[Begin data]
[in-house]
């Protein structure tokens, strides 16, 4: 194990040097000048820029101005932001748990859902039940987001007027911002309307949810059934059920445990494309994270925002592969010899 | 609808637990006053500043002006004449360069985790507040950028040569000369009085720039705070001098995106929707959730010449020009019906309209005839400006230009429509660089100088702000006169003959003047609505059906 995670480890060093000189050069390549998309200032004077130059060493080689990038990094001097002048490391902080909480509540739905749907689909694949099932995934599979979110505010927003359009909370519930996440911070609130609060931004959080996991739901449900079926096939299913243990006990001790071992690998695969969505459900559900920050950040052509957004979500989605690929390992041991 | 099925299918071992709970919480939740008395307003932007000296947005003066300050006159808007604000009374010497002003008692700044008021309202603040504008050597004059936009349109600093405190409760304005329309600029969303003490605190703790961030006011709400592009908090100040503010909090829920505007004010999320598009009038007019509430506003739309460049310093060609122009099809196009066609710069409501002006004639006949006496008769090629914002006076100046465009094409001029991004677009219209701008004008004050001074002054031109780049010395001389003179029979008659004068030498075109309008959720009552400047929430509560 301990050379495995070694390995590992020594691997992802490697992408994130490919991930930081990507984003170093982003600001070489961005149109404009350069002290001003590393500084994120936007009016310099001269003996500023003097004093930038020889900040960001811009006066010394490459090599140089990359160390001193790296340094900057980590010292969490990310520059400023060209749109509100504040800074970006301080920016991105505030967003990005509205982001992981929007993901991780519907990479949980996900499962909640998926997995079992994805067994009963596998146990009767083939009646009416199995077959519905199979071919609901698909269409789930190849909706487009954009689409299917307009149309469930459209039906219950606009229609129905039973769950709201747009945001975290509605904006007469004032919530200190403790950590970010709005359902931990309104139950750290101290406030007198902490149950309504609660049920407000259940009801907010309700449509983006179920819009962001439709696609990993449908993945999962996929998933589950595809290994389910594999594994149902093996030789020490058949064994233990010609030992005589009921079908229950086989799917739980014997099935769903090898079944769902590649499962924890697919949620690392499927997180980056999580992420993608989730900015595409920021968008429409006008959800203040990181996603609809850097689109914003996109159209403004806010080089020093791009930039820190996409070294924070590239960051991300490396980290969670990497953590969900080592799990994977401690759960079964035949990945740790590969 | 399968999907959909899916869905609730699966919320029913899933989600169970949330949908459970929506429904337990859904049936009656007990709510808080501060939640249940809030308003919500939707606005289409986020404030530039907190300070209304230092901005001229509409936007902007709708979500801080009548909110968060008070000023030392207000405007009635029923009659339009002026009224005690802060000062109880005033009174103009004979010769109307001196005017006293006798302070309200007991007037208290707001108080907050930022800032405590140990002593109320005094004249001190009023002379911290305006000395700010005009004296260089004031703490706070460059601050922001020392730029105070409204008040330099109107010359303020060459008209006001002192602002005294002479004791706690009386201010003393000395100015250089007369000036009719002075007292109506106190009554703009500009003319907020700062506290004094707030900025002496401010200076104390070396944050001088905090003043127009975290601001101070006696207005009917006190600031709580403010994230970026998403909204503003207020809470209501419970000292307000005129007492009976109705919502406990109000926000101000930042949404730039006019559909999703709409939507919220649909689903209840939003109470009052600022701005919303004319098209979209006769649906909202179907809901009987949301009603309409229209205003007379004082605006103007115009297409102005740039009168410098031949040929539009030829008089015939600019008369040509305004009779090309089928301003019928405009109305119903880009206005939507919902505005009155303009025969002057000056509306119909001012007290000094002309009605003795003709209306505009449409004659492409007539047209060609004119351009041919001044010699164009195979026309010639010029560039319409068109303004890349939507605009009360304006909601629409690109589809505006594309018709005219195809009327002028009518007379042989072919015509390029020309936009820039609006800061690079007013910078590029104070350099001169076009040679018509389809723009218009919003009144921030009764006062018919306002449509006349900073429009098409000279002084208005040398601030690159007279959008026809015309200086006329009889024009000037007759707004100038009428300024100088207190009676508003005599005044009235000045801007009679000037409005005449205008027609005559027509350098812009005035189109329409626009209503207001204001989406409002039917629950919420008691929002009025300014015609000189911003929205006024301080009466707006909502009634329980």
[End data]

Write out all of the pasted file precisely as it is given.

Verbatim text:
[in-house]
């Protein structure tokens, strides 16, 4: 194990040097000048820029101005932001748990859902039940987001007027911002309307949810059934059920445990494309994270925002592969010899 | 609808637990006053500043002006004449360069985790507040950028040569000369009085720039705070001098995106929707959730010449020009019906309209005839400006230009429509660089100088702000006169003959003047609505059906 995670480890060093000189050069390549998309200032004077130059060493080689990038990094001097002048490391902080909480509540739905749907689909694949099932995934599979979110505010927003359009909370519930996440911070609130609060931004959080996991739901449900079926096939299913243990006990001790071992690998695969969505459900559900920050950040052509957004979500989605690929390992041991 | 099925299918071992709970919480939740008395307003932007000296947005003066300050006159808007604000009374010497002003008692700044008021309202603040504008050597004059936009349109600093405190409760304005329309600029969303003490605190703790961030006011709400592009908090100040503010909090829920505007004010999320598009009038007019509430506003739309460049310093060609122009099809196009066609710069409501002006004639006949006496008769090629914002006076100046465009094409001029991004677009219209701008004008004050001074002054031109780049010395001389003179029979008659004068030498075109309008959720009552400047929430509560 301990050379495995070694390995590992020594691997992802490697992408994130490919991930930081990507984003170093982003600001070489961005149109404009350069002290001003590393500084994120936007009016310099001269003996500023003097004093930038020889900040960001811009006066010394490459090599140089990359160390001193790296340094900057980590010292969490990310520059400023060209749109509100504040800074970006301080920016991105505030967003990005509205982001992981929007993901991780519907990479949980996900499962909640998926997995079992994805067994009963596998146990009767083939009646009416199995077959519905199979071919609901698909269409789930190849909706487009954009689409299917307009149309469930459209039906219950606009229609129905039973769950709201747009945001975290509605904006007469004032919530200190403790950590970010709005359902931990309104139950750290101290406030007198902490149950309504609660049920407000259940009801907010309700449509983006179920819009962001439709696609990993449908993945999962996929998933589950595809290994389910594999594994149902093996030789020490058949064994233990010609030992005589009921079908229950086989799917739980014997099935769903090898079944769902590649499962924890697919949620690392499927997180980056999580992420993608989730900015595409920021968008429409006008959800203040990181996603609809850097689109914003996109159209403004806010080089020093791009930039820190996409070294924070590239960051991300490396980290969670990497953590969900080592799990994977401690759960079964035949990945740790590969 | 399968999907959909899916869905609730699966919320029913899933989600169970949330949908459970929506429904337990859904049936009656007990709510808080501060939640249940809030308003919500939707606005289409986020404030530039907190300070209304230092901005001229509409936007902007709708979500801080009548909110968060008070000023030392207000405007009635029923009659339009002026009224005690802060000062109880005033009174103009004979010769109307001196005017006293006798302070309200007991007037208290707001108080907050930022800032405590140990002593109320005094004249001190009023002379911290305006000395700010005009004296260089004031703490706070460059601050922001020392730029105070409204008040330099109107010359303020060459008209006001002192602002005294002479004791706690009386201010003393000395100015250089007369000036009719002075007292109506106190009554703009500009003319907020700062506290004094707030900025002496401010200076104390070396944050001088905090003043127009975290601001101070006696207005009917006190600031709580403010994230970026998403909204503003207020809470209501419970000292307000005129007492009976109705919502406990109000926000101000930042949404730039006019559909999703709409939507919220649909689903209840939003109470009052600022701005919303004319098209979209006769649906909202179907809901009987949301009603309409229209205003007379004082605006103007115009297409102005740039009168410098031949040929539009030829008089015939600019008369040509305004009779090309089928301003019928405009109305119903880009206005939507919902505005009155303009025969002057000056509306119909001012007290000094002309009605003795003709209306505009449409004659492409007539047209060609004119351009041919001044010699164009195979026309010639010029560039319409068109303004890349939507605009009360304006909601629409690109589809505006594309018709005219195809009327002028009518007379042989072919015509390029020309936009820039609006800061690079007013910078590029104070350099001169076009040679018509389809723009218009919003009144921030009764006062018919306002449509006349900073429009098409000279002084208005040398601030690159007279959008026809015309200086006329009889024009000037007759707004100038009428300024100088207190009676508003005599005044009235000045801007009679000037409005005449205008027609005559027509350098812009005035189109329409626009209503207001204001989406409002039917629950919420008691929002009025300014015609000189911003929205006024301080009466707006909502009634329980």